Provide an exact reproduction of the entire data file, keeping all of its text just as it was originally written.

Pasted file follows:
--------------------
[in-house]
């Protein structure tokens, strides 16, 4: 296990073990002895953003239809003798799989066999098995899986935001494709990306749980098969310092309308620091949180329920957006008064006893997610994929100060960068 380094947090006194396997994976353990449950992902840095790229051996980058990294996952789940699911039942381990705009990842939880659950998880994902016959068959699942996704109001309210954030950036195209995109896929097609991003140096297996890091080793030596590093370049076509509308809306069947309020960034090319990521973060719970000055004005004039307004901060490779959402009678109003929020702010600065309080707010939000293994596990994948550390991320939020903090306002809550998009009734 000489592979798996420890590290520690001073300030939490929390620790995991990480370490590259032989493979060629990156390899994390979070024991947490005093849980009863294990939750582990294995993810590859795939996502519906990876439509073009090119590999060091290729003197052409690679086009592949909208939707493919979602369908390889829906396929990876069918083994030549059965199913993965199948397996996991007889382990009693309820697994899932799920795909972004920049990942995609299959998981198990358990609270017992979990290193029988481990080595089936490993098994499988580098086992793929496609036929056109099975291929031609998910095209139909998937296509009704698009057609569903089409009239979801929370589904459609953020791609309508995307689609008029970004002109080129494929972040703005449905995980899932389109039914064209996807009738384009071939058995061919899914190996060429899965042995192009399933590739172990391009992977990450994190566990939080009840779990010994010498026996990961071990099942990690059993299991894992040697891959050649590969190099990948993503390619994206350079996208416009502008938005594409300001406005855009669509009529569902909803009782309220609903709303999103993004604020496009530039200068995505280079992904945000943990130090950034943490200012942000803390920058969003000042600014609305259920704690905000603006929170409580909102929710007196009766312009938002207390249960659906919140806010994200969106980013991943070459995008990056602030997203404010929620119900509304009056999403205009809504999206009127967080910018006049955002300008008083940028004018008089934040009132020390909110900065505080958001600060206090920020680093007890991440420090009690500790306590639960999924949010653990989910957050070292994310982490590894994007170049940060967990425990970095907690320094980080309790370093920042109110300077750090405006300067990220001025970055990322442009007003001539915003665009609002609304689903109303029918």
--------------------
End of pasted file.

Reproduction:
[in-house]
């Protein structure tokens, strides 16, 4: 296990073990002895953003239809003798799989066999098995899986935001494709990306749980098969310092309308620091949180329920957006008064006893997610994929100060960068 380094947090006194396997994976353990449950992902840095790229051996980058990294996952789940699911039942381990705009990842939880659950998880994902016959068959699942996704109001309210954030950036195209995109896929097609991003140096297996890091080793030596590093370049076509509308809306069947309020960034090319990521973060719970000055004005004039307004901060490779959402009678109003929020702010600065309080707010939000293994596990994948550390991320939020903090306002809550998009009734 000489592979798996420890590290520690001073300030939490929390620790995991990480370490590259032989493979060629990156390899994390979070024991947490005093849980009863294990939750582990294995993810590859795939996502519906990876439509073009090119590999060091290729003197052409690679086009592949909208939707493919979602369908390889829906396929990876069918083994030549059965199913993965199948397996996991007889382990009693309820697994899932799920795909972004920049990942995609299959998981198990358990609270017992979990290193029988481990080595089936490993098994499988580098086992793929496609036929056109099975291929031609998910095209139909998937296509009704698009057609569903089409009239979801929370589904459609953020791609309508995307689609008029970004002109080129494929972040703005449905995980899932389109039914064209996807009738384009071939058995061919899914190996060429899965042995192009399933590739172990391009992977990450994190566990939080009840779990010994010498026996990961071990099942990690059993299991894992040697891959050649590969190099990948993503390619994206350079996208416009502008938005594409300001406005855009669509009529569902909803009782309220609903709303999103993004604020496009530039200068995505280079992904945000943990130090950034943490200012942000803390920058969003000042600014609305259920704690905000603006929170409580909102929710007196009766312009938002207390249960659906919140806010994200969106980013991943070459995008990056602030997203404010929620119900509304009056999403205009809504999206009127967080910018006049955002300008008083940028004018008089934040009132020390909110900065505080958001600060206090920020680093007890991440420090009690500790306590639960999924949010653990989910957050070292994310982490590894994007170049940060967990425990970095907690320094980080309790370093920042109110300077750090405006300067990220001025970055990322442009007003001539915003665009609002609304689903109303029918």